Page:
Some wonderfully choice quotes from this cyber security essay by Dan Geer. Quite long, but (somewhat?) clearly illustrates the challenges of living in a society where there is so much data about you easily accessible, even if you don’t actually intentionally contribute. Additionally, he covers the increasing struggle how we conform to these loss of freedoms which is the antithesis of being an American, yet we keep doing it. While he has a call out to fight it, as far as I can see, there aren’t any easy/obvious solutions, nor did he provide any.
In the 21st century, we have a physical army of volunteers but a digital army of conscripts.
One is not anti-government to say that doing a good job at preventing terrorism is better than doing a perfect job.
We will soon live in a society where identity is not an assertion like ‘My name is Dan,’ but rather an observable like ‘Sensors confirm that is Dan.’ With enough sensors, concentration camps don’t need to tatoo their inmates.
Hello, Uncle Sam here.
You can charge whatever you like based on the contents of what you are carrying, but you are responsible for that content if it is illegal; inspecting brings with it a responsibility for what you learn.
– or –
You can enjoy common carrier protections at all times, but you can neither inspect nor act on the contents of what you are carrying and can only charge for carriage itself. Bits are bits.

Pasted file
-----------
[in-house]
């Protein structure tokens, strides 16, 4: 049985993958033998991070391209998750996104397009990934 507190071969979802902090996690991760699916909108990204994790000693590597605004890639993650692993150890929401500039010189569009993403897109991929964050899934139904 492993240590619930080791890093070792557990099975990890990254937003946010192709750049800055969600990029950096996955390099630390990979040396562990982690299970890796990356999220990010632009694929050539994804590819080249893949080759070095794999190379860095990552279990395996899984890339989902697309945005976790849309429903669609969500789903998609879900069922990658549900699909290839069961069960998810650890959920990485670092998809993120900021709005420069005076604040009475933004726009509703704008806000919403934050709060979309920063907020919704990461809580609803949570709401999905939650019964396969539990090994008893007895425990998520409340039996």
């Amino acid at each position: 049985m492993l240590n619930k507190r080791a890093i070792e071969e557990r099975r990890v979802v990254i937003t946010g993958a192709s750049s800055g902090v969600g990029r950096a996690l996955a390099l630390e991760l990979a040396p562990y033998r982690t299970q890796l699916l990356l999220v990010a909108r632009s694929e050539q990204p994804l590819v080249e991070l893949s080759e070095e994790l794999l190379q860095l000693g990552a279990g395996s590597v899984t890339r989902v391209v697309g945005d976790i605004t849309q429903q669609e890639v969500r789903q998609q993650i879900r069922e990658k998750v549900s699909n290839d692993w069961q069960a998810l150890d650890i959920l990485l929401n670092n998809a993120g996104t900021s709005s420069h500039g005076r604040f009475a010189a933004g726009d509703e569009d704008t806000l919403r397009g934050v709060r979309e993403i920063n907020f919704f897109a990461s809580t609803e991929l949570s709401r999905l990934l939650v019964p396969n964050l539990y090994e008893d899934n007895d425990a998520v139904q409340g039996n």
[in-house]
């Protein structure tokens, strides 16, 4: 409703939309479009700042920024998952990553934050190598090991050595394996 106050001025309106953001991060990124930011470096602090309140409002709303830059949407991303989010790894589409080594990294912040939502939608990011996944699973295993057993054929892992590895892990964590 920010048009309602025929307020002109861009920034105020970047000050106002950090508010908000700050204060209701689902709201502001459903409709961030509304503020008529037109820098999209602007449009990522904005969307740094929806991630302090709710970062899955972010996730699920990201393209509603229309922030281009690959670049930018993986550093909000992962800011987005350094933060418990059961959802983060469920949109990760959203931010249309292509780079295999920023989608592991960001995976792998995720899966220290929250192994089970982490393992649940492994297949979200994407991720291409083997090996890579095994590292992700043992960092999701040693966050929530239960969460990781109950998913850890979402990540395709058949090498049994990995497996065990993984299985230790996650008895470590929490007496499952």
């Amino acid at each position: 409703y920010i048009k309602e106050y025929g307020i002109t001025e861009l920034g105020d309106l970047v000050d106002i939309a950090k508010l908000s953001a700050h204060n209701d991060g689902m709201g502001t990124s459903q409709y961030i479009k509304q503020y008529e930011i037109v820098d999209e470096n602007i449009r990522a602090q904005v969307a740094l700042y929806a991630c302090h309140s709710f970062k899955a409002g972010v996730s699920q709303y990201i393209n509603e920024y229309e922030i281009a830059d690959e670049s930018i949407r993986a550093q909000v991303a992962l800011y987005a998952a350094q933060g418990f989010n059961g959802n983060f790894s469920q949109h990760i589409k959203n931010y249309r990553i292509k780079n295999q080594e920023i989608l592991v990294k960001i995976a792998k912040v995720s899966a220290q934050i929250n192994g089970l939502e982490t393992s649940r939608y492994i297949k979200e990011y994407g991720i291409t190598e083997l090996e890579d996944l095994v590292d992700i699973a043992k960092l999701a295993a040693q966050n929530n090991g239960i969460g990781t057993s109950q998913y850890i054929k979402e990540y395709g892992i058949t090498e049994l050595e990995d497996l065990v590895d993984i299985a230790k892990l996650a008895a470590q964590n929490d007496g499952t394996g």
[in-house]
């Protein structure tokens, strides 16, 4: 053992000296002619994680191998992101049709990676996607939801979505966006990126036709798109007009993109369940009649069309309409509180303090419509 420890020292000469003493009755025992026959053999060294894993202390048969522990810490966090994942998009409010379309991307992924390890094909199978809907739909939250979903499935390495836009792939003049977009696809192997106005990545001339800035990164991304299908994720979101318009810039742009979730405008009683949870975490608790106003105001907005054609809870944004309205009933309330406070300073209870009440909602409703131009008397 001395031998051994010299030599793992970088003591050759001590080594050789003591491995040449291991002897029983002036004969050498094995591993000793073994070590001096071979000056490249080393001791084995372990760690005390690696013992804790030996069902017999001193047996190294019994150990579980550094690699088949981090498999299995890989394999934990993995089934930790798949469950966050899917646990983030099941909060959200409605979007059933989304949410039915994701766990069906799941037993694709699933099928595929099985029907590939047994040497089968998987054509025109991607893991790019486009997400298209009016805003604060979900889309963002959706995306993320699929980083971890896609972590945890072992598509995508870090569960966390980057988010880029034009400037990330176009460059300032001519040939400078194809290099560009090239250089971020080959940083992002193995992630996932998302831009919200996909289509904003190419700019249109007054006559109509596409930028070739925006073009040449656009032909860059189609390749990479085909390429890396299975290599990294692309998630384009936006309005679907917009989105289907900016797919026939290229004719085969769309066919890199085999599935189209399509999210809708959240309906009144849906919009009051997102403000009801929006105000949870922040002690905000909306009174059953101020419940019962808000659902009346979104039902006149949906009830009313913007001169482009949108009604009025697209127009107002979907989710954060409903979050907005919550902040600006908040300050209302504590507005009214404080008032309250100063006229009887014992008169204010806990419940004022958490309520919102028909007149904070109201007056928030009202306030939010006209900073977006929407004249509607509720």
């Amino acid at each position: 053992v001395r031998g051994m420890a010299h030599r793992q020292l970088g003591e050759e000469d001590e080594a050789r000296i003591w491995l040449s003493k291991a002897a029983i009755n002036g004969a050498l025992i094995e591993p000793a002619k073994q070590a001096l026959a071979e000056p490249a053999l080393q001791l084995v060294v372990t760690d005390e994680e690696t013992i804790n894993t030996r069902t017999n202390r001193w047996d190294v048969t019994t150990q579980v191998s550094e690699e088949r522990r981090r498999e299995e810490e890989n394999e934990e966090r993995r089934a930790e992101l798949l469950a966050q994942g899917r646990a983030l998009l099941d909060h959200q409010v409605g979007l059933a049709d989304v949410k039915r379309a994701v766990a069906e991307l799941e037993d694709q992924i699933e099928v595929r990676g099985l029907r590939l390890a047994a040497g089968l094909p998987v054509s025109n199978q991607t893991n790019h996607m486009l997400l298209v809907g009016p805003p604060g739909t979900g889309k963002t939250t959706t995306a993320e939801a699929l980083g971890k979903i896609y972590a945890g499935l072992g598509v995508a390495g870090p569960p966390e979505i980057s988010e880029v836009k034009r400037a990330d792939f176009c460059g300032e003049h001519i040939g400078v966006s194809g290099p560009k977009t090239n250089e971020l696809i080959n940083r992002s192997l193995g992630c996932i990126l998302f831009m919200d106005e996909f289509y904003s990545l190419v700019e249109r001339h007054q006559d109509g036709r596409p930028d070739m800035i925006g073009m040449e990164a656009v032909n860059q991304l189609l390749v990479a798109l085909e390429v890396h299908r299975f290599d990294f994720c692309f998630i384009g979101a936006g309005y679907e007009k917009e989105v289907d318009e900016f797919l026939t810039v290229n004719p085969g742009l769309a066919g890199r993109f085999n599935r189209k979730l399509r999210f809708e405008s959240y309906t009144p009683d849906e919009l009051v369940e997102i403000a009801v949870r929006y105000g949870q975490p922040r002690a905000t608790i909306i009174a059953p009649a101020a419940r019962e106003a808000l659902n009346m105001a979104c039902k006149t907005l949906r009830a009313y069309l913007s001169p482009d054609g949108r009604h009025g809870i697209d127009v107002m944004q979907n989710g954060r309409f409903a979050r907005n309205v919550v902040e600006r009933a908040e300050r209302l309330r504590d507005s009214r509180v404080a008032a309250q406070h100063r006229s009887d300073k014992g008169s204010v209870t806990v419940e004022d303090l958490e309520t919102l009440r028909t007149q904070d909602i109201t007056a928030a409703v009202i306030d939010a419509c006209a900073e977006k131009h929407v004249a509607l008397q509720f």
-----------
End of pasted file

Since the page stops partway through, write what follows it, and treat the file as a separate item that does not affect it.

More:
Choose wisely. No refunds or exchanges at this window.
We learned in the financial crisis that there are levels of achievable financial return that require levels of unsustainable financial risk. We learned that lesson on the large scale and on the small, on the national scale and on the personal one. I would like us to not have to learn the parallel lesson with respect to data that powers the good versus data that powers the bad. If we can, for the moment, think of data as a kind of money, then investing too much our own data in an institution too big to influence is just as insensate as investing too much of our own money in an institution too big to fail.
via +Richard Lord